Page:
Server Topology for Web Applications 101
Server topology is unique in every situation and in some cases does not matter much at all. There are, however, common elements and good practices that can be put into place in order to prepare for the bitter-sweet surprise of unexpected growth. Topology can affect performance, availability, maintainability, troubleshooting and security. A well planned topology can make operating system and software upgrades a pleasure while a poorly planned topology can leave system administrators and developers near paralyzed when it comes to the maintenance of several machines.
The topology of an ISP or webhosting company is going to be different than that of a popular web application. This article will focus on the web application. We will cover a bit of theory and save its implementation for another post. The purpose is to demonstrate the advantages and disadvantages that subtle changes in topology can bring.
It should go without saying that every development environment should consist of at least three tier’s: development, staging and production. Our focus will be on the production.
The typical web application consists of load balancers, application servers, a database cluster and shared storage. We will discuss the advantages and disadvantages of the following configurations:
‘Configuration A’ is typical in most organizations. It is the naturally occurring topology for web applications that start small. The private address space provides a physical layer of security. I am assuming the private address space is located on a separate physical switch. The load balancers are connected to the Internet via one interface and the private switch via a second. Sometimes this segregation is not physical and is accomplished via NAT (managers can call it a firewall). The load balancers are configured round-robin in DNS or something like FreeBSD’s CARP arpbalance if the NAT hides them from the public facing net. It is important to note that CARP also provides fail-over between load balancers. Each load balancer proxies web content using any of the following: apache mod_proxy_balancer, nginx, pound, haproxy, etc.
‘Configuration B’ looks very similar to ‘Configuration A’ except for a few nuances. The private address space still hides the application servers, database and shared storage from the public facing world. All of the internal servers can still speak to one another. The difference is that the load balancers are now clustered with specific application servers. The application servers are also named accordingly.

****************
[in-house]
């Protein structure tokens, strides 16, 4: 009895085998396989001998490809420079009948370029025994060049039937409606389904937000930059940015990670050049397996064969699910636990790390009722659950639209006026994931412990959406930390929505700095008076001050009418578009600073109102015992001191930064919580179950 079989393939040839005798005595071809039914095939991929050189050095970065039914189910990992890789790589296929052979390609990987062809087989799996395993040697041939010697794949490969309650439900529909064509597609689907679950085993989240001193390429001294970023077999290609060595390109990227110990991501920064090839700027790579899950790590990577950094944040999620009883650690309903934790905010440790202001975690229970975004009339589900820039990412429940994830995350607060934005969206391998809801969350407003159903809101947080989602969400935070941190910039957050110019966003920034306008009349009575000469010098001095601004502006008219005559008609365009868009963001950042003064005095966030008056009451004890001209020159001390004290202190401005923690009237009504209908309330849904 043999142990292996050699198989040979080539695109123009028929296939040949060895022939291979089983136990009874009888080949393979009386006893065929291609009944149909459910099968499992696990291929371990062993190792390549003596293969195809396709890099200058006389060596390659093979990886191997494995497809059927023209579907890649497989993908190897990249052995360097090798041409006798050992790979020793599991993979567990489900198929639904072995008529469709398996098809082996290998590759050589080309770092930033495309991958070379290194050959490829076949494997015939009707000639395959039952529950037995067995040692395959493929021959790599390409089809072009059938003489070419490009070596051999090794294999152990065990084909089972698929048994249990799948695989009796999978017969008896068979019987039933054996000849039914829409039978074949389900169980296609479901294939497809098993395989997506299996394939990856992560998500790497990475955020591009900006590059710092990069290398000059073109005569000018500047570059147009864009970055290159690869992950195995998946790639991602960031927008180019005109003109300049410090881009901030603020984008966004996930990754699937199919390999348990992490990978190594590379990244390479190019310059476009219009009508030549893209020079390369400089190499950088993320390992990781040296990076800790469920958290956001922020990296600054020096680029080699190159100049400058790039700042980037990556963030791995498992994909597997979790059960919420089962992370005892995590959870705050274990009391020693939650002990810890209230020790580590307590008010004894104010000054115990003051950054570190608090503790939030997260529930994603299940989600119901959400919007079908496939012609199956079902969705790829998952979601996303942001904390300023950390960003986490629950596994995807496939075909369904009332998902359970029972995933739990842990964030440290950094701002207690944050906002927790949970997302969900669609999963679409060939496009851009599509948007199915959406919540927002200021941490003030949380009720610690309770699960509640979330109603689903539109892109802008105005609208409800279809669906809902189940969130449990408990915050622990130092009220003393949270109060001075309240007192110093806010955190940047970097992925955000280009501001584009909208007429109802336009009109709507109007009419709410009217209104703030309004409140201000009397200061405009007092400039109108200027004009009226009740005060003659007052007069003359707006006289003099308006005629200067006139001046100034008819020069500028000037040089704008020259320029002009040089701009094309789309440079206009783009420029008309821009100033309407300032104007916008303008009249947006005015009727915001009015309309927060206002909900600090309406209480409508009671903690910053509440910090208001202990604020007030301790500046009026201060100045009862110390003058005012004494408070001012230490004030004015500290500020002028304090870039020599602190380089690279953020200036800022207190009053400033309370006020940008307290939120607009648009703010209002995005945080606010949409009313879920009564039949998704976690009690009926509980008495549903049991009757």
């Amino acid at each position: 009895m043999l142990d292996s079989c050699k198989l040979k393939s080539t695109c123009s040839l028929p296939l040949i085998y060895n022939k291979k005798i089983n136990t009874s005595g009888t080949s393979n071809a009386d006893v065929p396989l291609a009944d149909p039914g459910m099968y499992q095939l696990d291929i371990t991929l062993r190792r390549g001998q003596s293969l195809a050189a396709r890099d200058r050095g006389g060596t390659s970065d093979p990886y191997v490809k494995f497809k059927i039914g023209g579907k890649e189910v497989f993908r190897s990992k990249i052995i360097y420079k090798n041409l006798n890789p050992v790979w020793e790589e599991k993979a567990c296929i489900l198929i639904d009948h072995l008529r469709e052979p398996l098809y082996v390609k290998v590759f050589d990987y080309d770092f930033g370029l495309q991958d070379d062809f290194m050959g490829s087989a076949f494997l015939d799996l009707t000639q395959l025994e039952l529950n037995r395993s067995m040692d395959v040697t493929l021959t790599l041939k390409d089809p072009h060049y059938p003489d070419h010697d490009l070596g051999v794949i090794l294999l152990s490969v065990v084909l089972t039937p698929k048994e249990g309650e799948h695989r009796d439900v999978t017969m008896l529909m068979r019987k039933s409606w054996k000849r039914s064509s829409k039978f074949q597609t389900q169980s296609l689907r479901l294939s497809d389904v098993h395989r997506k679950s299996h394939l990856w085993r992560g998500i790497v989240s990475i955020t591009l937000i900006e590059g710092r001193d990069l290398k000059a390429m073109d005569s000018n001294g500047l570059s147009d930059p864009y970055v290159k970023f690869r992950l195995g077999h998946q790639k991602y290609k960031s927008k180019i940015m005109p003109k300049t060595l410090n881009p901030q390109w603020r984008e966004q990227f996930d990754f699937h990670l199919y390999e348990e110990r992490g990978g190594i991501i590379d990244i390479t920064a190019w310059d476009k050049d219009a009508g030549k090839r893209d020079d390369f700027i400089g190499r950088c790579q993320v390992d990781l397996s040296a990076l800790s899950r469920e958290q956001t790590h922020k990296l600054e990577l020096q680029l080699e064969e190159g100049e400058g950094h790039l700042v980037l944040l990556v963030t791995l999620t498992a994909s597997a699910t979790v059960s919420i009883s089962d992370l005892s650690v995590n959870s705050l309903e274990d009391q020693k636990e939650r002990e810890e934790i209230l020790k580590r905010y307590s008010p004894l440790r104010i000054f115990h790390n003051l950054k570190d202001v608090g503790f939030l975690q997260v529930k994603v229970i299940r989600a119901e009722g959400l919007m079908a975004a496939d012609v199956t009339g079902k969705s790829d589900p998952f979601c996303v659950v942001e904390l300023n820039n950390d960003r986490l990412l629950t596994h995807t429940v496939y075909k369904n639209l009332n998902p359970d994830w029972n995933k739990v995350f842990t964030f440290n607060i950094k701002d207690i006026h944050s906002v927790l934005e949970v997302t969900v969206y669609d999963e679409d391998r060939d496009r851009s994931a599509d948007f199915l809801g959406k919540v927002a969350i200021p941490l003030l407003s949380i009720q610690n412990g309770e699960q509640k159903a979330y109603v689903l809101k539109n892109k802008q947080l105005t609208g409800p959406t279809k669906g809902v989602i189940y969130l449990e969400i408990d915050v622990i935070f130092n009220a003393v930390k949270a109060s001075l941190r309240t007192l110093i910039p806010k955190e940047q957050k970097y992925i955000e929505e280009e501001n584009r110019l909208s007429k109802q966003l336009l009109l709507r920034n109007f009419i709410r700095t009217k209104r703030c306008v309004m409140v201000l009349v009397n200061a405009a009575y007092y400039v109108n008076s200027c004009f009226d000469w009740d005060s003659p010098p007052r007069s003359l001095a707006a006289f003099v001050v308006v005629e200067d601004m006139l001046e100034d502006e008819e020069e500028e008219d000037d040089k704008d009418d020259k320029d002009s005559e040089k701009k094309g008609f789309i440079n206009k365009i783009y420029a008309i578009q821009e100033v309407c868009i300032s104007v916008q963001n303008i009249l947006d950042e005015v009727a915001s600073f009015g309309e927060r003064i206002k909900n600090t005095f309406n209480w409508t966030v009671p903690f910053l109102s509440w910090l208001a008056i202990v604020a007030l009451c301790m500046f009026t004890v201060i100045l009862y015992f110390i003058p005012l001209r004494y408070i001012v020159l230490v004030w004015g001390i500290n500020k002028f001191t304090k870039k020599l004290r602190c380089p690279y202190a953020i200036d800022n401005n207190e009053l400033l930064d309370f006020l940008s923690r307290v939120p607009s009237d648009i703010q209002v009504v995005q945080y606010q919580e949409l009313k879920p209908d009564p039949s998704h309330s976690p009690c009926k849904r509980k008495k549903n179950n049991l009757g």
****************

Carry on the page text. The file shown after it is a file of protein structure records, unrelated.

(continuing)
The advantages of ‘Configuration B’ are not initially clear in an example where there are only six application servers, but using your imagination consider the implications of each topology with 20+ AppServers. Note: ‘Configuration B’ can easily transform into ‘Configuration A’ if needed, it’s a matter of shifting to a second set of configuration files on the load balancers.
Both configurations can take advantage of a build server which contains packages for quick deployment of various types of servers. The build server can also make upgrading easy by providing the appropriate pre-compiled worlds and kernels. Both configurations allow for a mechanism to push updates from the build server to the production servers automatically.
There are cases where an upgrade passes all tests on the staging server but does not go smoothly in production. When upgrading on ‘Configuration A’ we can either go through the time-consuming process of upgrading each server one at a time or automate them all at once. Upgrading 20+ servers by hand can take days and can pose inconsistencies in user experience. Automating the upgrade process of ‘Configuration A’ would require synchronously editing the config files on the proxy to avoid hitting the application servers being upgraded. Even if that process is automated it can be a daunting procedure, especially when the servers are being upgraded sequentially and you notice something wrong mid-way.
‘Configuration B’ has the advantage of taking entire segments down for batch upgrades without modifying load balancer settings. The single command `ifconfig carp0 down` on LoadBalancerA can shift all traffic to segment B. Segment A can then be upgraded asynchronously and tested offline. When segment A is confirmed to be in good working order it can trade places with segment B. If anything goes wrong it is already quarantined and can be fixed before additional segments are serviced.
The organizational structure of ‘Configuration B’ aids in debugging as well. If one of the application servers are malfunctioning it’s easy to single out the segment and further drill down to the specific server. Additionally, entire segments can even be transformed into staging environments or used to test bugs that surface under specific conditions without threatening the rest of the production environment. I’ve experienced the usefulness of this in applications where upgrading the database schema needed to be manually synchronized with an update to the application. Scheduled downtime can be eliminated or converted to reduced functionality if segmented off.
There are no clear cut rules to topology. ‘Configuration B’ can be overkill or it can save you from potential headaches in larger implementations.